The Western Nuclear Horns Expand: Daniel 7

JOSEPH TREVITHICK 

The U.S. Army has officially reactivated the 56th Artillery Command in Germany. This unit was previously active in that country between 1963 and 1991, during which time it commanded battalions armed with Pershing and Pershing II nuclear-armed ballistic missiles. In its new guise, it will serve as a hub for artillery operations across Europe, including deployments of new ground-based hypersonic weapons and other longer-range missiles in the coming years. This reflects just how important the Army feels these new capabilities, and artillery in general, would be in any future major conflict in the region, especially against Russia.

The Army officially stood up the 56th Artillery Command in Mainz-Kastel, Germany, today, but news that the unit would return to active duty had emerged in August. The command is assigned to U.S. Army Europe and Africa, which oversees all conventional Army operations on both of those continents.https://2d6aee6d208f353187d24683e7125483.safeframe.googlesyndication.com/safeframe/1-0-38/html/container.html

The 56th is co-located in Mainz-Kastel with the Army’s second so-called Multi-Domain Task Force (MDTF). The service’s MDTFs, the first of which was established at Joint Base Lewis-McChord in Washington State, are still-evolving units that are being used as testbeds to explore the introduction of new weapons and other capabilities. They are expected to have an operational role, especially in any future high-end conflict against a major opponent such as Russia or China. 

“The reactivation of the 56th Artillery Command will provide U.S. Army Europe and Africa with significant capabilities in multi-domain operations,” Army Maj. Gen. Stephen Maranian, the head of the newly revived unit, said in a statement on Nov. 3. “It will further enable the synchronization of joint and multinational fires and effects, and employment of future long-range surface to surface fires across the U.S. Army Europe and Africa area of responsibility.”

Maranian’s mention of “future long-range surface to surface fires” is clearly a reference, at least in part, to two new missile systems the Army hopes to begin fielding in the next few years — Dark Eagle and Typhon.

Dark Eagle is the still relatively new name for the Army’s Long Range Hypersonic Weapon (LRHW), which it is developing as part of a joint program with the U.S. Navy. The service is already in the process of standing up the first battery that will be equipped with these missiles, each of which carries an unpowered hypersonic boost-glide vehicle, as part of the MDTF at Joint Base Lewis-McChord.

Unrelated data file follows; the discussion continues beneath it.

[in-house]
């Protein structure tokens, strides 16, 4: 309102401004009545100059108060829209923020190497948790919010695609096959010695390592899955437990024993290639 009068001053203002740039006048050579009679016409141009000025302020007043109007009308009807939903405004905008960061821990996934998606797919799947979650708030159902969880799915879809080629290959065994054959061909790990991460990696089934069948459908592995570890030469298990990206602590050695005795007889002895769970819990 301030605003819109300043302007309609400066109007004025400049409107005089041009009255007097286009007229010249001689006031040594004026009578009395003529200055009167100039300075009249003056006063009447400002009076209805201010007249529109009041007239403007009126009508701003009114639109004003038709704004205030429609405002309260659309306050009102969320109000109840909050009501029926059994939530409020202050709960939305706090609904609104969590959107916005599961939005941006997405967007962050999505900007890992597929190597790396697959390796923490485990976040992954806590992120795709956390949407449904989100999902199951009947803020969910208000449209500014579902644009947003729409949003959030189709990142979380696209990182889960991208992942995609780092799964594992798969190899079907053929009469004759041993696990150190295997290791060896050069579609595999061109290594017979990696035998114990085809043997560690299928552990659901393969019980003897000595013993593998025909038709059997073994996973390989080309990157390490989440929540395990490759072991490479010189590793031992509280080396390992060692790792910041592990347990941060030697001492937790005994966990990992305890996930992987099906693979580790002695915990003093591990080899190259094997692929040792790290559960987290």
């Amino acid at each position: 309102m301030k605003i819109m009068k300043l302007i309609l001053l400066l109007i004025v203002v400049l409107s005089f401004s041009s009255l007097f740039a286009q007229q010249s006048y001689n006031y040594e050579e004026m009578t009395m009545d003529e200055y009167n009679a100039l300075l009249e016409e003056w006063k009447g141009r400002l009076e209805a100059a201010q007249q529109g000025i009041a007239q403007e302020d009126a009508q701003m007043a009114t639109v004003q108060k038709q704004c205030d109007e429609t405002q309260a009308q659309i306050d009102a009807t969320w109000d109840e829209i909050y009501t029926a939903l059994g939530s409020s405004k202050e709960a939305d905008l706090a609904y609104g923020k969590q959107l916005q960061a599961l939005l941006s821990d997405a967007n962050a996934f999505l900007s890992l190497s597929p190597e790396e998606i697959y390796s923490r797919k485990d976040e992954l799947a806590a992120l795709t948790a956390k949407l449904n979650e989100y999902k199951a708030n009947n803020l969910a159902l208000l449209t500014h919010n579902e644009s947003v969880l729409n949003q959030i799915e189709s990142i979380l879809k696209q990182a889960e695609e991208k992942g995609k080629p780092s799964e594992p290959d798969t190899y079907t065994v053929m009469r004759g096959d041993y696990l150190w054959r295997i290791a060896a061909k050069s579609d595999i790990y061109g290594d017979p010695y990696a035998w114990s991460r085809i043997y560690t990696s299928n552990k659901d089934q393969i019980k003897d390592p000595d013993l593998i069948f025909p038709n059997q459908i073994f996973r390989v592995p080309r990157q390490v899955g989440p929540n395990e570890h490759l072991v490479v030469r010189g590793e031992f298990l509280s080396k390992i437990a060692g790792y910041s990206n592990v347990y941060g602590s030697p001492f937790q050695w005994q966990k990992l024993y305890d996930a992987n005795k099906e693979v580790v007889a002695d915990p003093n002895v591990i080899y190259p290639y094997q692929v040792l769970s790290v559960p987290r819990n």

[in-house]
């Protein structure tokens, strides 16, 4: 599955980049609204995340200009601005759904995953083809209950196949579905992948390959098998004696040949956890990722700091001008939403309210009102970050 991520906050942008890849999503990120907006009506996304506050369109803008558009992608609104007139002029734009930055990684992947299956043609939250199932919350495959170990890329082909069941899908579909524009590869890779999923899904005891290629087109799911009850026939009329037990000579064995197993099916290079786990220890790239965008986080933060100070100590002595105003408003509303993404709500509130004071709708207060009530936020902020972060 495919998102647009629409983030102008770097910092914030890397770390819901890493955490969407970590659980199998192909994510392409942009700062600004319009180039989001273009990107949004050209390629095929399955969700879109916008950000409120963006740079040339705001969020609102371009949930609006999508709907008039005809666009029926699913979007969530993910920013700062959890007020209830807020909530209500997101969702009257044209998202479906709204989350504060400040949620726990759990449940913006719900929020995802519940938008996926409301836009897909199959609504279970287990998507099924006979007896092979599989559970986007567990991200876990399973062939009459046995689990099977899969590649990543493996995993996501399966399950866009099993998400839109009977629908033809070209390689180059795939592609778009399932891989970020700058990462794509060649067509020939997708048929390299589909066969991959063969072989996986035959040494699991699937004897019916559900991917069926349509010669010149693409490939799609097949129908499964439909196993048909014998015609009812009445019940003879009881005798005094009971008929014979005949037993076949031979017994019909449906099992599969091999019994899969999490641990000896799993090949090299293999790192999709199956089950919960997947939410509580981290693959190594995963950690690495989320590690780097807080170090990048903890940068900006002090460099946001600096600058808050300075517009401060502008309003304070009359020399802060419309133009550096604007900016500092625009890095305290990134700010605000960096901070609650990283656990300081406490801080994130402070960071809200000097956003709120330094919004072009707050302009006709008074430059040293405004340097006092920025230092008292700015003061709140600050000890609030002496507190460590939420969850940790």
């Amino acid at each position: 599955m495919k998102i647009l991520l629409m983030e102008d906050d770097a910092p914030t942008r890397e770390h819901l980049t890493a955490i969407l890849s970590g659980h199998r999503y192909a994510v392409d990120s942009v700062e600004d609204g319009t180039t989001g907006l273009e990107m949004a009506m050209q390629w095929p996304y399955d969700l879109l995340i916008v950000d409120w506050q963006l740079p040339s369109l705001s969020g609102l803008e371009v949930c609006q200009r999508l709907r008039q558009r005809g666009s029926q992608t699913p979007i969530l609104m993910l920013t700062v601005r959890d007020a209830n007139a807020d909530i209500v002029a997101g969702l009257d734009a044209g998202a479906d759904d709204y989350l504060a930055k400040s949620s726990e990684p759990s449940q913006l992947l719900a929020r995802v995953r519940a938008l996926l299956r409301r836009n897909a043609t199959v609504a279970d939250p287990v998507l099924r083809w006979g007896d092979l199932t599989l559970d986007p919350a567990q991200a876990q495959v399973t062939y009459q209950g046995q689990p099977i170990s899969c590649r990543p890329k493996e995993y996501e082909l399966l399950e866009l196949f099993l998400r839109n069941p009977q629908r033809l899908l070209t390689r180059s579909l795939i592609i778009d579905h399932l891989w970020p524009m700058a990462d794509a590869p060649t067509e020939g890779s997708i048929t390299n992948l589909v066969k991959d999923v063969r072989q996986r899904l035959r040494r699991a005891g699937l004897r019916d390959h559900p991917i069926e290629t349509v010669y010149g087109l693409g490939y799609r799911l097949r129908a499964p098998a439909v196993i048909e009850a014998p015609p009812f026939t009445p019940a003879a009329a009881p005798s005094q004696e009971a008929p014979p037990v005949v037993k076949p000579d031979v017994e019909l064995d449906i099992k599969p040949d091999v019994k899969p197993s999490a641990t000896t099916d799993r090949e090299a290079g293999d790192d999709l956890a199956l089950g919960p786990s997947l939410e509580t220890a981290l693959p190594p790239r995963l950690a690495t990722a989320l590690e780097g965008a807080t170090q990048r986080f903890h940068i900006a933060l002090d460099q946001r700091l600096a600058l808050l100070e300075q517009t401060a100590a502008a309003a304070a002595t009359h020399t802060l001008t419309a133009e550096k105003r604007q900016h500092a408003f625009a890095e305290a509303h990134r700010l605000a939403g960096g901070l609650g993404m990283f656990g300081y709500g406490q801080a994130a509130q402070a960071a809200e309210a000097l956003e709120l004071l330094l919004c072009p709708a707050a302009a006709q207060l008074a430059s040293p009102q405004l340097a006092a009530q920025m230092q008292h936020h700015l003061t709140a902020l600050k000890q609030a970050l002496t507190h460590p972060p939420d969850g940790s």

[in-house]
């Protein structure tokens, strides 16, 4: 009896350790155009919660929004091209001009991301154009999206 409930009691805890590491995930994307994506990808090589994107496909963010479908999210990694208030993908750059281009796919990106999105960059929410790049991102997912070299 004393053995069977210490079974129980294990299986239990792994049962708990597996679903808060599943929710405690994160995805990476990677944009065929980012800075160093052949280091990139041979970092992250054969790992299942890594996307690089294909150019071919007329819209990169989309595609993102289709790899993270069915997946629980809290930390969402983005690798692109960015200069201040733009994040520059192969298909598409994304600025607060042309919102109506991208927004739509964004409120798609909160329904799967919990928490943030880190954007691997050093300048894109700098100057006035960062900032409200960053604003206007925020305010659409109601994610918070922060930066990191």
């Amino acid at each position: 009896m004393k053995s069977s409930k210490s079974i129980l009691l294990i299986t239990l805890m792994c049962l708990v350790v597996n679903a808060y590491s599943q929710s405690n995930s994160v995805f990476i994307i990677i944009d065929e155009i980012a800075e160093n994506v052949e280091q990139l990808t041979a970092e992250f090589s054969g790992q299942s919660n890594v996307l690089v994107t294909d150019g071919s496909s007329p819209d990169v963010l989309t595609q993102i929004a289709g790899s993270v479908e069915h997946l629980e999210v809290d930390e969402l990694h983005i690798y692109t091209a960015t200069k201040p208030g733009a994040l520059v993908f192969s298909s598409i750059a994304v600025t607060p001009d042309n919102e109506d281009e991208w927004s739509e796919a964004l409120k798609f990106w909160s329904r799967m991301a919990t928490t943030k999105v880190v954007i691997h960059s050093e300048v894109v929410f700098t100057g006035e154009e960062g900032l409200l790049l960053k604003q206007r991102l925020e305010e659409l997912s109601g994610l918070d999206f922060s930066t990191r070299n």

Typhon, which the Army has also referred to as its future Mid-Range Capability (MRC), is a multi-purpose system that includes launchers and fire control systems that will be able to employ various types of missiles. At present, the service plans to use Typhon to fire land-based derivatives of the Navy’s SM-6 missile, which has air- and missile-defense capabilities as well as the ability to strike surface targets, along with ground-launched versions of the Tomahawk land-attack cruise missile. The Army is expected to use its version of the SM-6 as a surface-to-surface ballistic missile.https://2d6aee6d208f353187d24683e7125483.safeframe.googlesyndication.com/safeframe/1-0-38/html/container.html

The Army is in the process of acquiring a new conventionally armed ballistic missile, the Precision Strike Missile (PrSM), which could eventually have a range of over 310 miles. There has been talk in recent years about the service fielding other new longer-range ballistic missiles, as well.

There is historical significance to reactivating the 56th Artillery Command, specifically, to oversee the future employment of these weapons in Europe. Dark Eagle, Typhon, and a future PrSM, would all have previously been banned under the now-defunct Intermediate-Range Nuclear Forces (INF) Treaty, which collapsed in 2019.

The United States and the Soviet Union signed this agreement in 1987. The INF entered into force the following year, and both sides implemented the provisions even as the Soviet Union collapsed and a new Russia emerged in 1991. The treaty was directly responsible for the removal of the Pershing II missile from Army service, which was then a key factor in the decision to stand down the 56th just over three decades ago. U.S. Air Force units armed with the BGM-109G Gryphon, an earlier ground-launched Tomahawk variant, were also eliminated as a result of the INF.

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